Propofol also has a few idiosyncrasies. Most importantly:

  • Propofol infusion syndrome (PRIS). This is a rare, unique complication with high mortality, usually seen in high-dose, prolonged propofol infusions. (It’s thought to be caused by some kind of mitochondrial defect of lipid metabolism.) It’s characterized by the otherwise-unexplained development of rhabdomyolysis, lactic acidosis, and bradycardia, often with sequelae such as renal failure and death. The only treatment is supportive—and stopping the infusion. Fear of this has led some centers to monitor screening labs (daily CKs and lactates) and limit the dose range, but this is a rare phenomenon, and the best safeguard is probably just to have it on your radar.
  • A lipid-based carrier. Propofol is characterized by its milk-white diluent, which is essentially fat. The lipid content is so high that propofol drips need to be accounted for in dietary calculations; each milliliter contains about 1 kilocalorie of energy. Other consequences of this are the need to change out infusion sets on a regular basis (to curtail bacterial growth), and the occasional incidence of hypertriglyceridemia. Some centers check daily triglyceride levels; it is a bit unclear whether high triglycerides are associated with PRIS, but as in anyone, at some point they can cause other complications like pancreatitis.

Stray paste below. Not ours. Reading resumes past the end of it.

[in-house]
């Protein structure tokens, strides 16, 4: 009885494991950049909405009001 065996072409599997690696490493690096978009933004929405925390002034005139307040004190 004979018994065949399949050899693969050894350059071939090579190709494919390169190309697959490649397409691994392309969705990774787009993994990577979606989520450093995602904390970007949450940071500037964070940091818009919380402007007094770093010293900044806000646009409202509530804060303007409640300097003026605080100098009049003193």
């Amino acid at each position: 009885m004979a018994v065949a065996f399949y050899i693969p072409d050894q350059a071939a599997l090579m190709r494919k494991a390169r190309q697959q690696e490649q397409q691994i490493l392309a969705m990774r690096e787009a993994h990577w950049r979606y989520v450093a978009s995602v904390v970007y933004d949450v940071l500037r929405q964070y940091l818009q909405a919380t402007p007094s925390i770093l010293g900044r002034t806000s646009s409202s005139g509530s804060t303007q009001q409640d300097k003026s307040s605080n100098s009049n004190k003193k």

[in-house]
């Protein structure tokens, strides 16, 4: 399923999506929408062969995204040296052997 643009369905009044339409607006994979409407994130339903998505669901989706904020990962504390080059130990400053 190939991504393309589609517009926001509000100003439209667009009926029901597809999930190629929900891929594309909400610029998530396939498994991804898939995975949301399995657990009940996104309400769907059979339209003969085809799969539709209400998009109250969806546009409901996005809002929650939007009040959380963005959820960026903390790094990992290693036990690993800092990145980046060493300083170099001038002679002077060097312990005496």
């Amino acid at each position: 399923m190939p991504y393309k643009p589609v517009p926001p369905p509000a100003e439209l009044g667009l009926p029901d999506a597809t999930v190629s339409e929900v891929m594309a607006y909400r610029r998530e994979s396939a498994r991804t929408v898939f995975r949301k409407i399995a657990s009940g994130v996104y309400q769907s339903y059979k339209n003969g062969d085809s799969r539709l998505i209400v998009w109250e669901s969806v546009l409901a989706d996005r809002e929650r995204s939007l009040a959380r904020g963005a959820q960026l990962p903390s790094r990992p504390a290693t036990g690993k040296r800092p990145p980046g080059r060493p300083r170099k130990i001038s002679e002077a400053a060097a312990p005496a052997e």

• Occasionally it turns your urine green. This has no significance but is entertaining.

In short, propofol is not a perfect drug, but has the advantage that its pitfalls are out in the open: we know about them and they are usually manageable. This is a good thing.


Our other sedative standby is…


These are old, effective drugs. Working on similar GABA receptors to ethanol (although different ones from propofol), they offer sedation/hypnosis, reliable amnesia, and anxiolysis, but like propofol, no analgesia whatsoever. Compared to propofol, they cause relatively little respiratory depression; massive benzo overdose can cause apnea, but a much more common cause is polypharmacy, as the synergy of benzos with opioids is rather effective at causing patients to stop breathing. Likewise, their effect on hemodynamics is usually mild, although as we learned, no drug is truly stable in shock.